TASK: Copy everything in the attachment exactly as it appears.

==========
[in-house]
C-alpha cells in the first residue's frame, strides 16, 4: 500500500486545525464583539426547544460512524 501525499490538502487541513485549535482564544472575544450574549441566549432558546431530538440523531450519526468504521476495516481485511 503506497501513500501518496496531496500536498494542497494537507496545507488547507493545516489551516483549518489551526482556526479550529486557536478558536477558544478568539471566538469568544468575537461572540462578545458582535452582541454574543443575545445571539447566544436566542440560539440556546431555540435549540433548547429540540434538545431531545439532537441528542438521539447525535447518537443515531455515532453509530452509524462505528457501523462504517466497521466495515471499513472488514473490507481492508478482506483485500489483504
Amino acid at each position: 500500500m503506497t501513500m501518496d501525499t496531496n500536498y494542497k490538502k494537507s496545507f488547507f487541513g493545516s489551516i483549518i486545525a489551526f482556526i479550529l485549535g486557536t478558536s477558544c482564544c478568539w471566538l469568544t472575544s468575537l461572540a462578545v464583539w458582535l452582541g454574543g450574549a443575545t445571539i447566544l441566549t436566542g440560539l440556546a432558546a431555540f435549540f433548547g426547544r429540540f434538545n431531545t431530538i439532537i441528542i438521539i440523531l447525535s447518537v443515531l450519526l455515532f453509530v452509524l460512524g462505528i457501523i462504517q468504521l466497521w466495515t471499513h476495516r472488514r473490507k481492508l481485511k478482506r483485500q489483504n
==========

[in-house]
C-alpha cells in the first residue's frame, strides 16, 4: 500500500486545525464583539426547544460512524 501525499490538502487541513485549535482564544472575544450574549441566549432558546431530538440523531450519526468504521476495516481485511 503506497501513500501518496496531496500536498494542497494537507496545507488547507493545516489551516483549518489551526482556526479550529486557536478558536477558544478568539471566538469568544468575537461572540462578545458582535452582541454574543443575545445571539447566544436566542440560539440556546431555540435549540433548547429540540434538545431531545439532537441528542438521539447525535447518537443515531455515532453509530452509524462505528457501523462504517466497521466495515471499513472488514473490507481492508478482506483485500489483504
Amino acid at each position: 500500500m503506497t501513500m501518496d501525499t496531496n500536498y494542497k490538502k494537507s496545507f488547507f487541513g493545516s489551516i483549518i486545525a489551526f482556526i479550529l485549535g486557536t478558536s477558544c482564544c478568539w471566538l469568544t472575544s468575537l461572540a462578545v464583539w458582535l452582541g454574543g450574549a443575545t445571539i447566544l441566549t436566542g440560539l440556546a432558546a431555540f435549540f433548547g426547544r429540540f434538545n431531545t431530538i439532537i441528542i438521539i440523531l447525535s447518537v443515531l450519526l455515532f453509530v452509524l460512524g462505528i457501523i462504517q468504521l466497521w466495515t471499513h476495516r472488514r473490507k481492508l481485511k478482506r483485500q489483504n